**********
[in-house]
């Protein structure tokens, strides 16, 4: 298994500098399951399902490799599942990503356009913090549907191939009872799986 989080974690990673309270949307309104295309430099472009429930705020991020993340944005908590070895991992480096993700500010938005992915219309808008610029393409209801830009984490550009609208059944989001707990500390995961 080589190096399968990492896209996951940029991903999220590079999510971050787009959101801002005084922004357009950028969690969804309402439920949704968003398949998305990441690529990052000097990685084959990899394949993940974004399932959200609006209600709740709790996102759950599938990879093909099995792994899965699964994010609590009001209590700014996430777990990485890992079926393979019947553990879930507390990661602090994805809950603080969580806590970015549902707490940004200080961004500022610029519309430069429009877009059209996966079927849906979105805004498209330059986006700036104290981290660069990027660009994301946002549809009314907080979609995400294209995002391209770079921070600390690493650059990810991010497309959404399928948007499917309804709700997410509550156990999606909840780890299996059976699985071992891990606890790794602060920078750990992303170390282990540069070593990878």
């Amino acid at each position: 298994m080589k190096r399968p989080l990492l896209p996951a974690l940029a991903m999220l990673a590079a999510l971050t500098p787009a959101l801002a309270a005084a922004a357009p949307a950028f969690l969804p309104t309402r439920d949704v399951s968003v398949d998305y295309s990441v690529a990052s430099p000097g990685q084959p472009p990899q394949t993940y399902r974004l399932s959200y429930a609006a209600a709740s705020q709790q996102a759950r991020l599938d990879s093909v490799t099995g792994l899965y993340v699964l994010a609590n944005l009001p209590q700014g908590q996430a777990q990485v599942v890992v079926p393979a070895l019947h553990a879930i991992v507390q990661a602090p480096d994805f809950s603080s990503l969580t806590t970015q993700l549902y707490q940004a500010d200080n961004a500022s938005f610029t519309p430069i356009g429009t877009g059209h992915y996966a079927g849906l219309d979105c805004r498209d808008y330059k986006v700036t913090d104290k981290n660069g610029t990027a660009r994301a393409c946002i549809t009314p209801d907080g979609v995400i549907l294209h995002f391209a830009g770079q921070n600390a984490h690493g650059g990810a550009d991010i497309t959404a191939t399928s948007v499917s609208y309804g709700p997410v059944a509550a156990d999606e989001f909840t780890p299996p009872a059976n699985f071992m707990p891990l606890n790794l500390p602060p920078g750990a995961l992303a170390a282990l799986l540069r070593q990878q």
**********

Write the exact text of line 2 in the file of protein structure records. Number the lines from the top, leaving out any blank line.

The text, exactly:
């Protein structure tokens, strides 16, 4: 298994500098399951399902490799599942990503356009913090549907191939009872799986 989080974690990673309270949307309104295309430099472009429930705020991020993340944005908590070895991992480096993700500010938005992915219309808008610029393409209801830009984490550009609208059944989001707990500390995961 080589190096399968990492896209996951940029991903999220590079999510971050787009959101801002005084922004357009950028969690969804309402439920949704968003398949998305990441690529990052000097990685084959990899394949993940974004399932959200609006209600709740709790996102759950599938990879093909099995792994899965699964994010609590009001209590700014996430777990990485890992079926393979019947553990879930507390990661602090994805809950603080969580806590970015549902707490940004200080961004500022610029519309430069429009877009059209996966079927849906979105805004498209330059986006700036104290981290660069990027660009994301946002549809009314907080979609995400294209995002391209770079921070600390690493650059990810991010497309959404399928948007499917309804709700997410509550156990999606909840780890299996059976699985071992891990606890790794602060920078750990992303170390282990540069070593990878």